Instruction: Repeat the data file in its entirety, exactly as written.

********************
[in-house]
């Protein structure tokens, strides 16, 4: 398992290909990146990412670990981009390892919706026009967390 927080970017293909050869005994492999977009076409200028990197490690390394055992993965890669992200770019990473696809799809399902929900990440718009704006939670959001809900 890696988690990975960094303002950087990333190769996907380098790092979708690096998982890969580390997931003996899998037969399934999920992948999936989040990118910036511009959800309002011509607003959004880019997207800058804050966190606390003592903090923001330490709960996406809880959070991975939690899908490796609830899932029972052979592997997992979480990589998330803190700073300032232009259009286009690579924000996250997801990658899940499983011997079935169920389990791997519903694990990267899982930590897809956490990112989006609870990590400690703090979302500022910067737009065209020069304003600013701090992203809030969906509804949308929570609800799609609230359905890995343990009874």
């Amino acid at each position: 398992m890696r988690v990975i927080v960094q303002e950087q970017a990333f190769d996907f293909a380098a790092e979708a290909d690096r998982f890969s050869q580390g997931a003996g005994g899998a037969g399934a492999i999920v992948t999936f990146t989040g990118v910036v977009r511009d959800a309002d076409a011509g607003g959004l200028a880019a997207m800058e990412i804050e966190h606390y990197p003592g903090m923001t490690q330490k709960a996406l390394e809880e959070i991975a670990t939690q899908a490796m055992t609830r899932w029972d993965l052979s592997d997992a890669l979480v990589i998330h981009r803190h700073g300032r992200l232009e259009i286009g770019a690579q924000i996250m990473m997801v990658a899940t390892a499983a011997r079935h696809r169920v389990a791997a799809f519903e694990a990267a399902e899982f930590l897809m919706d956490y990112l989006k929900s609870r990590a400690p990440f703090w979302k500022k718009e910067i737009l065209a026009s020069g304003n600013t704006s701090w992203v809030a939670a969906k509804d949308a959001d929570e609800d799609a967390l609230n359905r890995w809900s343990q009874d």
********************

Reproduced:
[in-house]
């Protein structure tokens, strides 16, 4: 398992290909990146990412670990981009390892919706026009967390 927080970017293909050869005994492999977009076409200028990197490690390394055992993965890669992200770019990473696809799809399902929900990440718009704006939670959001809900 890696988690990975960094303002950087990333190769996907380098790092979708690096998982890969580390997931003996899998037969399934999920992948999936989040990118910036511009959800309002011509607003959004880019997207800058804050966190606390003592903090923001330490709960996406809880959070991975939690899908490796609830899932029972052979592997997992979480990589998330803190700073300032232009259009286009690579924000996250997801990658899940499983011997079935169920389990791997519903694990990267899982930590897809956490990112989006609870990590400690703090979302500022910067737009065209020069304003600013701090992203809030969906509804949308929570609800799609609230359905890995343990009874």
């Amino acid at each position: 398992m890696r988690v990975i927080v960094q303002e950087q970017a990333f190769d996907f293909a380098a790092e979708a290909d690096r998982f890969s050869q580390g997931a003996g005994g899998a037969g399934a492999i999920v992948t999936f990146t989040g990118v910036v977009r511009d959800a309002d076409a011509g607003g959004l200028a880019a997207m800058e990412i804050e966190h606390y990197p003592g903090m923001t490690q330490k709960a996406l390394e809880e959070i991975a670990t939690q899908a490796m055992t609830r899932w029972d993965l052979s592997d997992a890669l979480v990589i998330h981009r803190h700073g300032r992200l232009e259009i286009g770019a690579q924000i996250m990473m997801v990658a899940t390892a499983a011997r079935h696809r169920v389990a791997a799809f519903e694990a990267a399902e899982f930590l897809m919706d956490y990112l989006k929900s609870r990590a400690p990440f703090w979302k500022k718009e910067i737009l065209a026009s020069g304003n600013t704006s701090w992203v809030a939670a969906k509804d949308a959001d929570e609800d799609a967390l609230n359905r890995w809900s343990q009874d």